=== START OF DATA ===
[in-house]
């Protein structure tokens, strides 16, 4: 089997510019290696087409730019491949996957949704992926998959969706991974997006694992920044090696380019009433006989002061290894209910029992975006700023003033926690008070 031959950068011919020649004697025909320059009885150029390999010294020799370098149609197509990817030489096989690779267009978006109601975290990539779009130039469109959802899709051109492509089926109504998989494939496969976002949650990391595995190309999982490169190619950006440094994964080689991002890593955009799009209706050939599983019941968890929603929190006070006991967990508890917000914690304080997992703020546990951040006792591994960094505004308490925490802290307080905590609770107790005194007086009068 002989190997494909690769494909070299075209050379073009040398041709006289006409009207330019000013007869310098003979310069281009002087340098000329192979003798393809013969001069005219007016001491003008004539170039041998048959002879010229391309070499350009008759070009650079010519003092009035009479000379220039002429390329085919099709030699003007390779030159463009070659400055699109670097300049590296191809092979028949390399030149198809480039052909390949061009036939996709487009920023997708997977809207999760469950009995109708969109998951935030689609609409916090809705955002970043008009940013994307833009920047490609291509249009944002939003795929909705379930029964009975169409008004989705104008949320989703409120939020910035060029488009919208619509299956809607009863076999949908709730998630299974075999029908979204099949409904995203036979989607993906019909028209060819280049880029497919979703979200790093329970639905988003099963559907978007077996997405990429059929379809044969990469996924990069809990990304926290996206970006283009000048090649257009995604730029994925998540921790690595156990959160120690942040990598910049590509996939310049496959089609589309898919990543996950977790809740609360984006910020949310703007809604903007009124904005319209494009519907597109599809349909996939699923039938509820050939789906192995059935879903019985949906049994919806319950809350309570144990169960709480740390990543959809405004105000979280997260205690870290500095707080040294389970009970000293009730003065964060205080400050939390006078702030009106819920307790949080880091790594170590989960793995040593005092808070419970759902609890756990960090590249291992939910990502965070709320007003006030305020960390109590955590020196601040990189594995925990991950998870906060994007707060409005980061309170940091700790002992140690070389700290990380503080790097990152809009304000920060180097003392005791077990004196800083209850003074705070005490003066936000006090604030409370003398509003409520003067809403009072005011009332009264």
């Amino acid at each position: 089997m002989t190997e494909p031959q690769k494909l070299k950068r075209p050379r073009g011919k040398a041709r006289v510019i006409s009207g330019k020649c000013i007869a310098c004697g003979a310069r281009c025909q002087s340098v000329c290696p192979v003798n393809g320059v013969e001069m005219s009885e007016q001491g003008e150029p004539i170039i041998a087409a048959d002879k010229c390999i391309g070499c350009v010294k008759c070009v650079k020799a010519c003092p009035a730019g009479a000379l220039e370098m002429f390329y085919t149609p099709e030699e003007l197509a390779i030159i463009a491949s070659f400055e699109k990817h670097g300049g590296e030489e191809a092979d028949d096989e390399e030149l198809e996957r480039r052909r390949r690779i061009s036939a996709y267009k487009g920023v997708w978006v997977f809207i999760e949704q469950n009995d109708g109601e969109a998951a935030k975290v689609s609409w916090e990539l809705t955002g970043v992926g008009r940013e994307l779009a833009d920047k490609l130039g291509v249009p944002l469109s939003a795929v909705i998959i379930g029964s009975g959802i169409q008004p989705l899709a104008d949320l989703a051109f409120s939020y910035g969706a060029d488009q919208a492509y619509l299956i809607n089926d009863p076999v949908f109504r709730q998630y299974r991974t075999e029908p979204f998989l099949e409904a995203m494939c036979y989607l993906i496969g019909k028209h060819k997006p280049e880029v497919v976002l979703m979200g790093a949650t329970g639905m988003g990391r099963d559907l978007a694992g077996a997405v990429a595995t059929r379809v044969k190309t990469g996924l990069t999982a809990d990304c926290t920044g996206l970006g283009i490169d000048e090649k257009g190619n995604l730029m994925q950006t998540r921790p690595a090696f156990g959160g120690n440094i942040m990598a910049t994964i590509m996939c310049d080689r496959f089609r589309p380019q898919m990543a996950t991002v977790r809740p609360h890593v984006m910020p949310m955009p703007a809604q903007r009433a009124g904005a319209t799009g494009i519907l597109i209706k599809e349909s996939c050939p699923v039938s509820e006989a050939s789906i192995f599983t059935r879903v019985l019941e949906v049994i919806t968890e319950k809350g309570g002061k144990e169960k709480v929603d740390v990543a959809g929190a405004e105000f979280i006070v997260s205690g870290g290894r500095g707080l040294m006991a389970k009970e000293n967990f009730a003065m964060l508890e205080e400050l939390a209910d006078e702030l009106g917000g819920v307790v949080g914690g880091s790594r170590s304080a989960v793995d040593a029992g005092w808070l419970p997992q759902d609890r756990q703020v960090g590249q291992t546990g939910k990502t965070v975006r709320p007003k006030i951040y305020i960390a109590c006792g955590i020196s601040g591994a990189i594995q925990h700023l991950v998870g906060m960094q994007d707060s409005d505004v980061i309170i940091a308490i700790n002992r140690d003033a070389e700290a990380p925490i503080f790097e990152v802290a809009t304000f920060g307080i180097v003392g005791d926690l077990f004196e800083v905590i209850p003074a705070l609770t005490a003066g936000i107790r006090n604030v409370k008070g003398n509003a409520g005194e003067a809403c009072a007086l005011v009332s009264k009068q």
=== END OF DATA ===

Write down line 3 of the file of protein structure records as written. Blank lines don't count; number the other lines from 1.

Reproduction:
């Amino acid at each position: 089997m002989t190997e494909p031959q690769k494909l070299k950068r075209p050379r073009g011919k040398a041709r006289v510019i006409s009207g330019k020649c000013i007869a310098c004697g003979a310069r281009c025909q002087s340098v000329c290696p192979v003798n393809g320059v013969e001069m005219s009885e007016q001491g003008e150029p004539i170039i041998a087409a048959d002879k010229c390999i391309g070499c350009v010294k008759c070009v650079k020799a010519c003092p009035a730019g009479a000379l220039e370098m002429f390329y085919t149609p099709e030699e003007l197509a390779i030159i463009a491949s070659f400055e699109k990817h670097g300049g590296e030489e191809a092979d028949d096989e390399e030149l198809e996957r480039r052909r390949r690779i061009s036939a996709y267009k487009g920023v997708w978006v997977f809207i999760e949704q469950n009995d109708g109601e969109a998951a935030k975290v689609s609409w916090e990539l809705t955002g970043v992926g008009r940013e994307l779009a833009d920047k490609l130039g291509v249009p944002l469109s939003a795929v909705i998959i379930g029964s009975g959802i169409q008004p989705l899709a104008d949320l989703a051109f409120s939020y910035g969706a060029d488009q919208a492509y619509l299956i809607n089926d009863p076999v949908f109504r709730q998630y299974r991974t075999e029908p979204f998989l099949e409904a995203m494939c036979y989607l993906i496969g019909k028209h060819k997006p280049e880029v497919v976002l979703m979200g790093a949650t329970g639905m988003g990391r099963d559907l978007a694992g077996a997405v990429a595995t059929r379809v044969k190309t990469g996924l990069t999982a809990d990304c926290t920044g996206l970006g283009i490169d000048e090649k257009g190619n995604l730029m994925q950006t998540r921790p690595a090696f156990g959160g120690n440094i942040m990598a910049t994964i590509m996939c310049d080689r496959f089609r589309p380019q898919m990543a996950t991002v977790r809740p609360h890593v984006m910020p949310m955009p703007a809604q903007r009433a009124g904005a319209t799009g494009i519907l597109i209706k599809e349909s996939c050939p699923v039938s509820e006989a050939s789906i192995f599983t059935r879903v019985l019941e949906v049994i919806t968890e319950k809350g309570g002061k144990e169960k709480v929603d740390v990543a959809g929190a405004e105000f979280i006070v997260s205690g870290g290894r500095g707080l040294m006991a389970k009970e000293n967990f009730a003065m964060l508890e205080e400050l939390a209910d006078e702030l009106g917000g819920v307790v949080g914690g880091s790594r170590s304080a989960v793995d040593a029992g005092w808070l419970p997992q759902d609890r756990q703020v960090g590249q291992t546990g939910k990502t965070v975006r709320p007003k006030i951040y305020i960390a109590c006792g955590i020196s601040g591994a990189i594995q925990h700023l991950v998870g906060m960094q994007d707060s409005d505004v980061i309170i940091a308490i700790n002992r140690d003033a070389e700290a990380p925490i503080f790097e990152v802290a809009t304000f920060g307080i180097v003392g005791d926690l077990f004196e800083v905590i209850p003074a705070l609770t005490a003066g936000i107790r006090n604030v409370k008070g003398n509003a409520g005194e003067a809403c009072a007086l005011v009332s009264k009068q």